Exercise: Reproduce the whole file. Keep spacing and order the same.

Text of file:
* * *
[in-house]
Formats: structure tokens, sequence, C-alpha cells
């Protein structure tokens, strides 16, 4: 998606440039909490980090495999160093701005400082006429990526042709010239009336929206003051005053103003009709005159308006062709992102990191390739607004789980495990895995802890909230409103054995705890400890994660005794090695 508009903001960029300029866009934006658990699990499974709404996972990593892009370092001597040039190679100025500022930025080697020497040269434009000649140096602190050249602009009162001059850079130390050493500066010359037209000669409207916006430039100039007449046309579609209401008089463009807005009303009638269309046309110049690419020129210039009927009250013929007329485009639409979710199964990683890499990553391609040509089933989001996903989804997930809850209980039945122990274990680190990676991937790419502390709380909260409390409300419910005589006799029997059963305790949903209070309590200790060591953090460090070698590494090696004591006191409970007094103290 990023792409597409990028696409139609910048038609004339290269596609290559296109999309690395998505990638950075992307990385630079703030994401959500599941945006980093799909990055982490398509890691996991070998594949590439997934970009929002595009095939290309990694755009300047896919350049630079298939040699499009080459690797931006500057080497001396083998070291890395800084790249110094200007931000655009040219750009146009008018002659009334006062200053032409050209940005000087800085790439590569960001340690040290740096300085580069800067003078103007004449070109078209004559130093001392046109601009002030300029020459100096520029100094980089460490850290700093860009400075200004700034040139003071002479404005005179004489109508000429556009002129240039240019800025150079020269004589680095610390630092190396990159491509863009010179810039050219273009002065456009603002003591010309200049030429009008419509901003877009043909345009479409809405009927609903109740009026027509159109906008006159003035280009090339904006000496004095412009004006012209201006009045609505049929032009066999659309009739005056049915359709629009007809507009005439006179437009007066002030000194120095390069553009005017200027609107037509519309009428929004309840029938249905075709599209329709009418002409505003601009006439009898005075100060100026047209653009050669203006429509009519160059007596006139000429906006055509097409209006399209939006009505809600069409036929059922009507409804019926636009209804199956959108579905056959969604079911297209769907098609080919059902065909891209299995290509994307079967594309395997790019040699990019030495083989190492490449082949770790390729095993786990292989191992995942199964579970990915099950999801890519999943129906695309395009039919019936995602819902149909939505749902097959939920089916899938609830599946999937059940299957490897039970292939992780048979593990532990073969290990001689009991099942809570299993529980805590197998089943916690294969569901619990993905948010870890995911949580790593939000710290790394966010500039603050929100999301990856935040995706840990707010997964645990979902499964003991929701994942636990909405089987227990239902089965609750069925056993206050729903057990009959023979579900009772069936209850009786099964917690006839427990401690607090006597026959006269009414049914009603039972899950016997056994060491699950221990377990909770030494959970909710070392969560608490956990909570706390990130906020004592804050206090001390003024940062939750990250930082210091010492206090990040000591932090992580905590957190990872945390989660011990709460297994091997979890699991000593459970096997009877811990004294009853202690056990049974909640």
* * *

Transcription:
[in-house]
Formats: structure tokens, sequence, C-alpha cells
């Protein structure tokens, strides 16, 4: 998606440039909490980090495999160093701005400082006429990526042709010239009336929206003051005053103003009709005159308006062709992102990191390739607004789980495990895995802890909230409103054995705890400890994660005794090695 508009903001960029300029866009934006658990699990499974709404996972990593892009370092001597040039190679100025500022930025080697020497040269434009000649140096602190050249602009009162001059850079130390050493500066010359037209000669409207916006430039100039007449046309579609209401008089463009807005009303009638269309046309110049690419020129210039009927009250013929007329485009639409979710199964990683890499990553391609040509089933989001996903989804997930809850209980039945122990274990680190990676991937790419502390709380909260409390409300419910005589006799029997059963305790949903209070309590200790060591953090460090070698590494090696004591006191409970007094103290 990023792409597409990028696409139609910048038609004339290269596609290559296109999309690395998505990638950075992307990385630079703030994401959500599941945006980093799909990055982490398509890691996991070998594949590439997934970009929002595009095939290309990694755009300047896919350049630079298939040699499009080459690797931006500057080497001396083998070291890395800084790249110094200007931000655009040219750009146009008018002659009334006062200053032409050209940005000087800085790439590569960001340690040290740096300085580069800067003078103007004449070109078209004559130093001392046109601009002030300029020459100096520029100094980089460490850290700093860009400075200004700034040139003071002479404005005179004489109508000429556009002129240039240019800025150079020269004589680095610390630092190396990159491509863009010179810039050219273009002065456009603002003591010309200049030429009008419509901003877009043909345009479409809405009927609903109740009026027509159109906008006159003035280009090339904006000496004095412009004006012209201006009045609505049929032009066999659309009739005056049915359709629009007809507009005439006179437009007066002030000194120095390069553009005017200027609107037509519309009428929004309840029938249905075709599209329709009418002409505003601009006439009898005075100060100026047209653009050669203006429509009519160059007596006139000429906006055509097409209006399209939006009505809600069409036929059922009507409804019926636009209804199956959108579905056959969604079911297209769907098609080919059902065909891209299995290509994307079967594309395997790019040699990019030495083989190492490449082949770790390729095993786990292989191992995942199964579970990915099950999801890519999943129906695309395009039919019936995602819902149909939505749902097959939920089916899938609830599946999937059940299957490897039970292939992780048979593990532990073969290990001689009991099942809570299993529980805590197998089943916690294969569901619990993905948010870890995911949580790593939000710290790394966010500039603050929100999301990856935040995706840990707010997964645990979902499964003991929701994942636990909405089987227990239902089965609750069925056993206050729903057990009959023979579900009772069936209850009786099964917690006839427990401690607090006597026959006269009414049914009603039972899950016997056994060491699950221990377990909770030494959970909710070392969560608490956990909570706390990130906020004592804050206090001390003024940062939750990250930082210091010492206090990040000591932090992580905590957190990872945390989660011990709460297994091997979890699991000593459970096997009877811990004294009853202690056990049974909640």